Wake Forest University Baptist Medical Center. "National Study Suggests Heart Attack Severity May Be Declining." ScienceDaily. www.sciencedaily.com/releases/1999/03/990325053544.htm (accessed September 18, 2014).

Share This



More Health & Medicine News

Thursday, September 18, 2014

Featured Research

from universities, journals, and other organizations


Featured Videos

from AP, Reuters, AFP, and other news services

The Cost of Ebola

The Cost of Ebola

Reuters - Business Video Online (Sep. 18, 2014) As Sierra Leone prepares for a three-day "lockdown" in its latest bid to stem the spread of Ebola, Ciara Lee looks at the financial implications of fighting the largest ever outbreak of the disease. Video provided by Reuters
Powered by NewsLook.com
What HealthKit Bug Means For Your iOS Fitness Apps

What HealthKit Bug Means For Your iOS Fitness Apps

Newsy (Sep. 18, 2014) Apple has delayed the launch of the HealthKit app platform, citing a bug. Video provided by Newsy
Powered by NewsLook.com
U.S. Food Makers Surpass Calorie-Cutting Pledge

U.S. Food Makers Surpass Calorie-Cutting Pledge

Newsy (Sep. 18, 2014) Sixteen large food and beverage companies in the United States that committed to cut calories in their products far surpassed their target. Video provided by Newsy
Powered by NewsLook.com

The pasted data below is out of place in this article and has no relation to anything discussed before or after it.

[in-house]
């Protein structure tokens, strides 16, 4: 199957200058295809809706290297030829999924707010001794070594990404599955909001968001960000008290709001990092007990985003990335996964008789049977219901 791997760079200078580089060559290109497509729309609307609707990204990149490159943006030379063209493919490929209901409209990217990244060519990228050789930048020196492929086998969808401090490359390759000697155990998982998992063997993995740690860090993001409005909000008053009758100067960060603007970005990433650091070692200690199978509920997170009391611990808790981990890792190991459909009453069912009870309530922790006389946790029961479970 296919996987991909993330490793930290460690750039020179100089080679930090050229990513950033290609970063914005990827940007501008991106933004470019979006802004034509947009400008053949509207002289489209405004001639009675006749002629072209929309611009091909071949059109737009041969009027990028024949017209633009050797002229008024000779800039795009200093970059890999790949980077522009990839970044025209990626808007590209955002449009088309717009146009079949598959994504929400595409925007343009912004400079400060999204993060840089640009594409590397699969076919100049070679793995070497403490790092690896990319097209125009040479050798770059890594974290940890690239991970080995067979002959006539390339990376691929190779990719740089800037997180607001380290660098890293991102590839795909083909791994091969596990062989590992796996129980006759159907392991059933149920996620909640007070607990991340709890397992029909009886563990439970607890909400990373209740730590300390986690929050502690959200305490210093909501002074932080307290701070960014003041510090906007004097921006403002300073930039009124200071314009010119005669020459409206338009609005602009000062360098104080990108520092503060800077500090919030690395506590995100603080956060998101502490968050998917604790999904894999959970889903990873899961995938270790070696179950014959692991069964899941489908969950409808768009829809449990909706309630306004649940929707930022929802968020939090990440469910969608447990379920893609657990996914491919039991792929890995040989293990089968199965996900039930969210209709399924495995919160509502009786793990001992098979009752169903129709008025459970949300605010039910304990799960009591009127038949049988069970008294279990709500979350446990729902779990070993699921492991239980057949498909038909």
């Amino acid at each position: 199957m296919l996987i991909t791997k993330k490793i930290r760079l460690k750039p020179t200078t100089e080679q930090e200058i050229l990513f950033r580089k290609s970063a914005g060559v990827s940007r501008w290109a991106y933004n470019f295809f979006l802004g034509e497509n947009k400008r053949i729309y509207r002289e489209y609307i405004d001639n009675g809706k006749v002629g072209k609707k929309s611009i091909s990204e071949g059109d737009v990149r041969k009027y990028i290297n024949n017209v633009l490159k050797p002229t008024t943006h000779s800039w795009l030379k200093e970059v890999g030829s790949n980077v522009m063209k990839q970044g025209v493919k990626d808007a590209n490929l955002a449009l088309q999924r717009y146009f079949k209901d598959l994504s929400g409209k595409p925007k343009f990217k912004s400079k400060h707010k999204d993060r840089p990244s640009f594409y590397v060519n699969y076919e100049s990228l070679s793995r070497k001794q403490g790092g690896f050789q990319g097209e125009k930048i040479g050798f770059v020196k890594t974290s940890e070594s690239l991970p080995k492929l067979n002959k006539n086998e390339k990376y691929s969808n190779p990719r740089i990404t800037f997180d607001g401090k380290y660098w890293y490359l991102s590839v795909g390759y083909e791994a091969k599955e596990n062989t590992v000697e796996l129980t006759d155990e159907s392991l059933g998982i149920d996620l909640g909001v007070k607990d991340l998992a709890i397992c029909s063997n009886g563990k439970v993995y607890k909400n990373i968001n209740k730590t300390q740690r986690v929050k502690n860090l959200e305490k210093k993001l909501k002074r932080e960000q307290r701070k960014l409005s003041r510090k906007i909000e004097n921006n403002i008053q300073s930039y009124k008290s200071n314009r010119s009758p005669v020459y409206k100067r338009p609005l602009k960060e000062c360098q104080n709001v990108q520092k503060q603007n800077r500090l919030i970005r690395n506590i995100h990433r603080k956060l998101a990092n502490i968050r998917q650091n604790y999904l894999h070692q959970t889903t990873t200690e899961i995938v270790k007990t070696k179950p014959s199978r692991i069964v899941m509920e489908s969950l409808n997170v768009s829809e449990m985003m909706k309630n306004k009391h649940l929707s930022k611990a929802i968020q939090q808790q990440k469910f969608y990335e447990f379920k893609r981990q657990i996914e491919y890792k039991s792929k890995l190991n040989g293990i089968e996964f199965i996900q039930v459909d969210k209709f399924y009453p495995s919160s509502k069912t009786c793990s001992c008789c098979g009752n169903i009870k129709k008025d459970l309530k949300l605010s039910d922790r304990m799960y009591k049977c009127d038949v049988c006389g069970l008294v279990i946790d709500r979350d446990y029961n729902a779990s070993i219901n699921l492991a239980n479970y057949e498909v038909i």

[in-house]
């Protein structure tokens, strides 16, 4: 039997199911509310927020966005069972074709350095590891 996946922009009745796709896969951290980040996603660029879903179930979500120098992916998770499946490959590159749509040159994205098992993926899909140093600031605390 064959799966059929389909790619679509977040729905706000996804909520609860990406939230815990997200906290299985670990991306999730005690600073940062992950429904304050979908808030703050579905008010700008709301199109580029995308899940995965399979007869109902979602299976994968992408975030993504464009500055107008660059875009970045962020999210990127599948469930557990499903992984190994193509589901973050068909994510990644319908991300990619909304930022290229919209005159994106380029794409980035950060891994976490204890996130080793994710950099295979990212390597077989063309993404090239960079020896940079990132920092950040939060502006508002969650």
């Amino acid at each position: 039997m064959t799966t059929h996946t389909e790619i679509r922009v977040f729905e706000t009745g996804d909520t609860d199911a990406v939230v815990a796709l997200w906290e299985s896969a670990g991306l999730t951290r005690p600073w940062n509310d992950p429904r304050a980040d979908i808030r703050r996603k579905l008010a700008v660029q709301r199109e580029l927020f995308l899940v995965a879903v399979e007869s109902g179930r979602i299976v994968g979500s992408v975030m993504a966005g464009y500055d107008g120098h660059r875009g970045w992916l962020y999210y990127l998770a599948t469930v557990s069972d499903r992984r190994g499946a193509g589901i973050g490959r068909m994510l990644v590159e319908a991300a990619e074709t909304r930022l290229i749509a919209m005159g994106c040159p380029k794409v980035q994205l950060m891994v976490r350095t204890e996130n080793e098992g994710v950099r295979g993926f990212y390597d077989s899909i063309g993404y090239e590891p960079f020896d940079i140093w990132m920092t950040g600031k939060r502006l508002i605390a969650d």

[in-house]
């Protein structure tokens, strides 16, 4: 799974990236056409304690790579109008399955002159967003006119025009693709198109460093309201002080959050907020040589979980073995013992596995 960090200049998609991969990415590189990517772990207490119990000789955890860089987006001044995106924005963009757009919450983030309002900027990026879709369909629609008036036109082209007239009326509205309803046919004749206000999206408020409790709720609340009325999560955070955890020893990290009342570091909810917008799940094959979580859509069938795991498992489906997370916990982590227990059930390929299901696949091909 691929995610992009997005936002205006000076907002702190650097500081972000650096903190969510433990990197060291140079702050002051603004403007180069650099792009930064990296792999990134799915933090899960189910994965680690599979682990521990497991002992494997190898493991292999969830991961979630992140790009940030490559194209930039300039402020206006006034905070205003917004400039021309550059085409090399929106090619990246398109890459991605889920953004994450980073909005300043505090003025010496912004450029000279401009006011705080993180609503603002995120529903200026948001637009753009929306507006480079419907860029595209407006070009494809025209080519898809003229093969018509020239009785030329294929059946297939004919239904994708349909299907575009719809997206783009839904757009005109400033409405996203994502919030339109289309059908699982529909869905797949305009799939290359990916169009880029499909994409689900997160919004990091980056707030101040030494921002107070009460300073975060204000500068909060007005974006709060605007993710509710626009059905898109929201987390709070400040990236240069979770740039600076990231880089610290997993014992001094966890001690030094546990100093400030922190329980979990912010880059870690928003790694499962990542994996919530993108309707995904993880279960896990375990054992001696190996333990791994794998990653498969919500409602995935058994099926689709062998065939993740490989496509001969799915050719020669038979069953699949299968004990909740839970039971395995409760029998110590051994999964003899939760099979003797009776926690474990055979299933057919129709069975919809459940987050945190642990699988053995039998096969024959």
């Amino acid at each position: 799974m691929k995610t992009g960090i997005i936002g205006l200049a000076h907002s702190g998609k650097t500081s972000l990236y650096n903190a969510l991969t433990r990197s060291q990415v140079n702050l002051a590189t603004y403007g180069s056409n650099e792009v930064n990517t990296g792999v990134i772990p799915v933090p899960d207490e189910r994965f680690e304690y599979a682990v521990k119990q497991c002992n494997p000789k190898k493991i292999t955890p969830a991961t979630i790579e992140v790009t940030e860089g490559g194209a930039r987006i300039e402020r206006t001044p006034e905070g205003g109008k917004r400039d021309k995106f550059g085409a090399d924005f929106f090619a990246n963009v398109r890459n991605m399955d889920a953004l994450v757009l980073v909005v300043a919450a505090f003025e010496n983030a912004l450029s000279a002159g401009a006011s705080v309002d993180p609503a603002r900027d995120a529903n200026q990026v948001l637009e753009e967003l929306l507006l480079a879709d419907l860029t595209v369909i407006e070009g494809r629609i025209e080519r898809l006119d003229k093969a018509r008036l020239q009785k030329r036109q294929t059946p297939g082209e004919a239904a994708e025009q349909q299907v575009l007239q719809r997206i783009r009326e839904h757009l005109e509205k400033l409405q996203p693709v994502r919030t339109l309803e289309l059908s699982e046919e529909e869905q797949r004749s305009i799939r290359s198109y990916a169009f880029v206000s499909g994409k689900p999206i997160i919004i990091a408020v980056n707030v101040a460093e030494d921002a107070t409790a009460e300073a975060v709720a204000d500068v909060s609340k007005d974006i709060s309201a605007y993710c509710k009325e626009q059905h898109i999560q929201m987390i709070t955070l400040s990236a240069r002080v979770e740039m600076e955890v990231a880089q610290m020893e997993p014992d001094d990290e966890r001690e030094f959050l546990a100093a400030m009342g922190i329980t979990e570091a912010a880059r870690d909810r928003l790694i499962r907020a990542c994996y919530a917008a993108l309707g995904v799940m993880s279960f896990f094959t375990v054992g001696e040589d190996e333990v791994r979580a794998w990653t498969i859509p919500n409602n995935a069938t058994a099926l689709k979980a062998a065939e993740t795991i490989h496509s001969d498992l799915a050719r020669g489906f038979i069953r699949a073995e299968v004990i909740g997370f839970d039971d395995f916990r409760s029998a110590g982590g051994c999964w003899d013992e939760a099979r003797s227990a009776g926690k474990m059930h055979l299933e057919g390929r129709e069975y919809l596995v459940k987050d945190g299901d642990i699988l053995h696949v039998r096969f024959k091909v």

Residents Vaccinated as Haiti Fights Cholera Epidemic

Residents Vaccinated as Haiti Fights Cholera Epidemic

AFP (Sep. 18, 2014) Haitians receive the second dose of the vaccine against cholera as part of the UN's vaccination campaign. Duration: 00:34 Video provided by AFP
Powered by NewsLook.com

Search ScienceDaily

Number of stories in archives: 140,361

Find with keyword(s):
Enter a keyword or phrase to search ScienceDaily for related topics and research stories.

Save/Print:
Share:

Breaking News:
from the past week

In Other News

... from NewsDaily.com

Science News

Health News

Environment News

Technology News



Save/Print:
Share:

Free Subscriptions


Get the latest science news with ScienceDaily's free email newsletters, updated daily and weekly. Or view hourly updated newsfeeds in your RSS reader:

Get Social & Mobile


Keep up to date with the latest news from ScienceDaily via social networks and mobile apps:

Have Feedback?


Tell us what you think of ScienceDaily -- we welcome both positive and negative comments. Have any problems using the site? Questions?
Mobile: iPhone Android Web
Follow: Facebook Twitter Google+
Subscribe: RSS Feeds Email Newsletters
Latest Headlines Health & Medicine Mind & Brain Space & Time Matter & Energy Computers & Math Plants & Animals Earth & Climate Fossils & Ruins